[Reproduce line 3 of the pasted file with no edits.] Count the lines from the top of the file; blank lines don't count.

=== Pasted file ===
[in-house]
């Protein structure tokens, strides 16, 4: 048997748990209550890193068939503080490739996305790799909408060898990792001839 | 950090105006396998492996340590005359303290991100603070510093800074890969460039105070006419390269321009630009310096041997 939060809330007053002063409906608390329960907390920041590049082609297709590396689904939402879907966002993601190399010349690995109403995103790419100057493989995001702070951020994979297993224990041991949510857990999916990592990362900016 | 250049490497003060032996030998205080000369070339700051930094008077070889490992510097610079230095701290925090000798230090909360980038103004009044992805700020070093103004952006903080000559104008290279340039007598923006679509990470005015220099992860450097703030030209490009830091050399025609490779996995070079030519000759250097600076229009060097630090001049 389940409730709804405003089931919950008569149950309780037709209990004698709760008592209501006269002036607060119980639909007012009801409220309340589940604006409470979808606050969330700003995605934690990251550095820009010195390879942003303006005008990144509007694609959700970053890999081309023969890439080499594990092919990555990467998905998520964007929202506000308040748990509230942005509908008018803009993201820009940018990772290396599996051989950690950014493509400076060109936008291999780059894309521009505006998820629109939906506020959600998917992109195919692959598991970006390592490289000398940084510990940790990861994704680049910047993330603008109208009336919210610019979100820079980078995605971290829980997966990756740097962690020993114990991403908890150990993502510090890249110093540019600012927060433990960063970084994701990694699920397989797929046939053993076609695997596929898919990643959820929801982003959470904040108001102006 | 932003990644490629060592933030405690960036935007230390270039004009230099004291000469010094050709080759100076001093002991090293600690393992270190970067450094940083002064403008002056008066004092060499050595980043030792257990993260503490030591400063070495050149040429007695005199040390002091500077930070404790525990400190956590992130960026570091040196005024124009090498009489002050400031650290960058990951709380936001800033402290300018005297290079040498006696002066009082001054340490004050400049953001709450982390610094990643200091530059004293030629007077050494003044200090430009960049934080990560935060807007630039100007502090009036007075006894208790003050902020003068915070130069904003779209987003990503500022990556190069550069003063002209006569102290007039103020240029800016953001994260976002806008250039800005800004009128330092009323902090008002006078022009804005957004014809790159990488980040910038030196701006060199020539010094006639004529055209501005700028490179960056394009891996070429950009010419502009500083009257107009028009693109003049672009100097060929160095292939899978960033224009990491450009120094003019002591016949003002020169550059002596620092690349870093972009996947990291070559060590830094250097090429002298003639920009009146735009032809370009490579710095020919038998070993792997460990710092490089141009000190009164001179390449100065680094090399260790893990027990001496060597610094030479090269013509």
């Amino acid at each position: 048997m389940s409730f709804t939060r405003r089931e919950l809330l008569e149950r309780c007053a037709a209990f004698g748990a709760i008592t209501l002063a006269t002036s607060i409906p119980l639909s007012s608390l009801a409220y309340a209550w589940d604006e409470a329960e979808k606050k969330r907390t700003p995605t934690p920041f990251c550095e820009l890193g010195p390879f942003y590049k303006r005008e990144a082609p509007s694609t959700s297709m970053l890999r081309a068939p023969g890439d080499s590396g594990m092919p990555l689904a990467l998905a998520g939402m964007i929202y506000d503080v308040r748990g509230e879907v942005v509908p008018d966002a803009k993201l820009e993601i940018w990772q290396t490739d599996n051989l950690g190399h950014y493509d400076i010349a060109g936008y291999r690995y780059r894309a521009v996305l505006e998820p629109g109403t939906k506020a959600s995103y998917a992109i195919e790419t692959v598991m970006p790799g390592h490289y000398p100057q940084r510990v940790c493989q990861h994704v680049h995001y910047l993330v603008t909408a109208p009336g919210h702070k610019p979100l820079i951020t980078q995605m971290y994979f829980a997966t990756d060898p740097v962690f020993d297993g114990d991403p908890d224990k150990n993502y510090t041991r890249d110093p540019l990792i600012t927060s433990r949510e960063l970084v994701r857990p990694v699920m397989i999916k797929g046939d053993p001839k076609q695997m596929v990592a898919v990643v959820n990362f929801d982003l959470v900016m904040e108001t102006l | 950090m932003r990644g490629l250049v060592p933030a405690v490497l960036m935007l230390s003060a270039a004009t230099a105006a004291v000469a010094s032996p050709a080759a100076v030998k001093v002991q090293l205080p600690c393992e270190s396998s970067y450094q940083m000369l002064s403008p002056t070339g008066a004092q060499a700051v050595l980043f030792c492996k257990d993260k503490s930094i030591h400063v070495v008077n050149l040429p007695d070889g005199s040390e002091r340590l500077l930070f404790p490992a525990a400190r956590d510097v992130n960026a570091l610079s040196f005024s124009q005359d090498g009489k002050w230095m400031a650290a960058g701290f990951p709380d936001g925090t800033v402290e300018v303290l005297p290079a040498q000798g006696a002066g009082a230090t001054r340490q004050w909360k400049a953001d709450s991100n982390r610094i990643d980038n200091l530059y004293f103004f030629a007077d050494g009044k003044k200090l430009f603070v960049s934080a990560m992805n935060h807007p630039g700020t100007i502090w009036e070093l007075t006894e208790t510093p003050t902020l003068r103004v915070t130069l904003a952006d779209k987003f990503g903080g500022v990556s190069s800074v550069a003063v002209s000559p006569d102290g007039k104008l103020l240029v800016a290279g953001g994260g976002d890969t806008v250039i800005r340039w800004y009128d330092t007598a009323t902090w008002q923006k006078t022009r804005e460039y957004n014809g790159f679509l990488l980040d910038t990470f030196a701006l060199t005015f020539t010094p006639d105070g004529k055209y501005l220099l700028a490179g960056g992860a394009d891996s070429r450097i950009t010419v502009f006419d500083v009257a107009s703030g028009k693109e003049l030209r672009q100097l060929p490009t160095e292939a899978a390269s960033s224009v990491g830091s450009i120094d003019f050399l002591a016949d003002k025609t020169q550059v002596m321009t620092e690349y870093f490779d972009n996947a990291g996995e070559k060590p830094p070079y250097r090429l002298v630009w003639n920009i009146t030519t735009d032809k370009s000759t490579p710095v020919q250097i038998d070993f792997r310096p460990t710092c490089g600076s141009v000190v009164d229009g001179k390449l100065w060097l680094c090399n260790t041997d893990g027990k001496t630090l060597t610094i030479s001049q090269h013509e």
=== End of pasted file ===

């Amino acid at each position: 048997m389940s409730f709804t939060r405003r089931e919950l809330l008569e149950r309780c007053a037709a209990f004698g748990a709760i008592t209501l002063a006269t002036s607060i409906p119980l639909s007012s608390l009801a409220y309340a209550w589940d604006e409470a329960e979808k606050k969330r907390t700003p995605t934690p920041f990251c550095e820009l890193g010195p390879f942003y590049k303006r005008e990144a082609p509007s694609t959700s297709m970053l890999r081309a068939p023969g890439d080499s590396g594990m092919p990555l689904a990467l998905a998520g939402m964007i929202y506000d503080v308040r748990g509230e879907v942005v509908p008018d966002a803009k993201l820009e993601i940018w990772q290396t490739d599996n051989l950690g190399h950014y493509d400076i010349a060109g936008y291999r690995y780059r894309a521009v996305l505006e998820p629109g109403t939906k506020a959600s995103y998917a992109i195919e790419t692959v598991m970006p790799g390592h490289y000398p100057q940084r510990v940790c493989q990861h994704v680049h995001y910047l993330v603008t909408a109208p009336g919210h702070k610019p979100l820079i951020t980078q995605m971290y994979f829980a997966t990756d060898p740097v962690f020993d297993g114990d991403p908890d224990k150990n993502y510090t041991r890249d110093p540019l990792i600012t927060s433990r949510e960063l970084v994701r857990p990694v699920m397989i999916k797929g046939d053993p001839k076609q695997m596929v990592a898919v990643v959820n990362f929801d982003l959470v900016m904040e108001t102006l | 950090m932003r990644g490629l250049v060592p933030a405690v490497l960036m935007l230390s003060a270039a004009t230099a105006a004291v000469a010094s032996p050709a080759a100076v030998k001093v002991q090293l205080p600690c393992e270190s396998s970067y450094q940083m000369l002064s403008p002056t070339g008066a004092q060499a700051v050595l980043f030792c492996k257990d993260k503490s930094i030591h400063v070495v008077n050149l040429p007695d070889g005199s040390e002091r340590l500077l930070f404790p490992a525990a400190r956590d510097v992130n960026a570091l610079s040196f005024s124009q005359d090498g009489k002050w230095m400031a650290a960058g701290f990951p709380d936001g925090t800033v402290e300018v303290l005297p290079a040498q000798g006696a002066g009082a230090t001054r340490q004050w909360k400049a953001d709450s991100n982390r610094i990643d980038n200091l530059y004293f103004f030629a007077d050494g009044k003044k200090l430009f603070v960049s934080a990560m992805n935060h807007p630039g700020t100007i502090w009036e070093l007075t006894e208790t510093p003050t902020l003068r103004v915070t130069l904003a952006d779209k987003f990503g903080g500022v990556s190069s800074v550069a003063v002209s000559p006569d102290g007039k104008l103020l240029v800016a290279g953001g994260g976002d890969t806008v250039i800005r340039w800004y009128d330092t007598a009323t902090w008002q923006k006078t022009r804005e460039y957004n014809g790159f679509l990488l980040d910038t990470f030196a701006l060199t005015f020539t010094p006639d105070g004529k055209y501005l220099l700028a490179g960056g992860a394009d891996s070429r450097i950009t010419v502009f006419d500083v009257a107009s703030g028009k693109e003049l030209r672009q100097l060929p490009t160095e292939a899978a390269s960033s224009v990491g830091s450009i120094d003019f050399l002591a016949d003002k025609t020169q550059v002596m321009t620092e690349y870093f490779d972009n996947a990291g996995e070559k060590p830094p070079y250097r090429l002298v630009w003639n920009i009146t030519t735009d032809k370009s000759t490579p710095v020919q250097i038998d070993f792997r310096p460990t710092c490089g600076s141009v000190v009164d229009g001179k390449l100065w060097l680094c090399n260790t041997d893990g027990k001496t630090l060597t610094i030479s001049q090269h013509e």